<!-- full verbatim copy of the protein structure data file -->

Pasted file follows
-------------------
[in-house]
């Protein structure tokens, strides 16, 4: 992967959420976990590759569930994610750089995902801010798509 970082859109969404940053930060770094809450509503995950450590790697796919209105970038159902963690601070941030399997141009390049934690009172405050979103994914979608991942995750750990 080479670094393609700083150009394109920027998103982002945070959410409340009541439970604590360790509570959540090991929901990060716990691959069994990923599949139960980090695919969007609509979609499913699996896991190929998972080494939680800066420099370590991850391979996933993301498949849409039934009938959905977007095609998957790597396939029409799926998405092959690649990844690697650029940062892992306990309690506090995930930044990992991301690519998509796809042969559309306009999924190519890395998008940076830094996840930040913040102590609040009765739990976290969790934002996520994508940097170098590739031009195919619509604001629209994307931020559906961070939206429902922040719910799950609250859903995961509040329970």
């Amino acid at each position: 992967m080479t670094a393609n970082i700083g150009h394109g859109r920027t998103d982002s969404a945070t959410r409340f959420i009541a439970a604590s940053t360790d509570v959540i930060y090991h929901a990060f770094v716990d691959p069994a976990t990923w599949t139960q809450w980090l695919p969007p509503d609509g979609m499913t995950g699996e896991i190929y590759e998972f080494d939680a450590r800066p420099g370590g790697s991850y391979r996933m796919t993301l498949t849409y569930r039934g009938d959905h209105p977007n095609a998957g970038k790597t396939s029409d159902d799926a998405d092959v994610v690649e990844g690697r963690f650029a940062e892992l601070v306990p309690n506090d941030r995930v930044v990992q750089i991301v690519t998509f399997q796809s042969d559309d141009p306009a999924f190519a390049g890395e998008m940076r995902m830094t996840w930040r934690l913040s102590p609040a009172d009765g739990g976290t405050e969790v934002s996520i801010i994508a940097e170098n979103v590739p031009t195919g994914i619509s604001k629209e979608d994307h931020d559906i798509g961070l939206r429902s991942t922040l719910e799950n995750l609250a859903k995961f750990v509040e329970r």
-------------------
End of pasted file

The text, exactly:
[in-house]
């Protein structure tokens, strides 16, 4: 992967959420976990590759569930994610750089995902801010798509 970082859109969404940053930060770094809450509503995950450590790697796919209105970038159902963690601070941030399997141009390049934690009172405050979103994914979608991942995750750990 080479670094393609700083150009394109920027998103982002945070959410409340009541439970604590360790509570959540090991929901990060716990691959069994990923599949139960980090695919969007609509979609499913699996896991190929998972080494939680800066420099370590991850391979996933993301498949849409039934009938959905977007095609998957790597396939029409799926998405092959690649990844690697650029940062892992306990309690506090995930930044990992991301690519998509796809042969559309306009999924190519890395998008940076830094996840930040913040102590609040009765739990976290969790934002996520994508940097170098590739031009195919619509604001629209994307931020559906961070939206429902922040719910799950609250859903995961509040329970």
């Amino acid at each position: 992967m080479t670094a393609n970082i700083g150009h394109g859109r920027t998103d982002s969404a945070t959410r409340f959420i009541a439970a604590s940053t360790d509570v959540i930060y090991h929901a990060f770094v716990d691959p069994a976990t990923w599949t139960q809450w980090l695919p969007p509503d609509g979609m499913t995950g699996e896991i190929y590759e998972f080494d939680a450590r800066p420099g370590g790697s991850y391979r996933m796919t993301l498949t849409y569930r039934g009938d959905h209105p977007n095609a998957g970038k790597t396939s029409d159902d799926a998405d092959v994610v690649e990844g690697r963690f650029a940062e892992l601070v306990p309690n506090d941030r995930v930044v990992q750089i991301v690519t998509f399997q796809s042969d559309d141009p306009a999924f190519a390049g890395e998008m940076r995902m830094t996840w930040r934690l913040s102590p609040a009172d009765g739990g976290t405050e969790v934002s996520i801010i994508a940097e170098n979103v590739p031009t195919g994914i619509s604001k629209e979608d994307h931020d559906i798509g961070l939206r429902s991942t922040l719910e799950n995750l609250a859903k995961f750990v509040e329970r």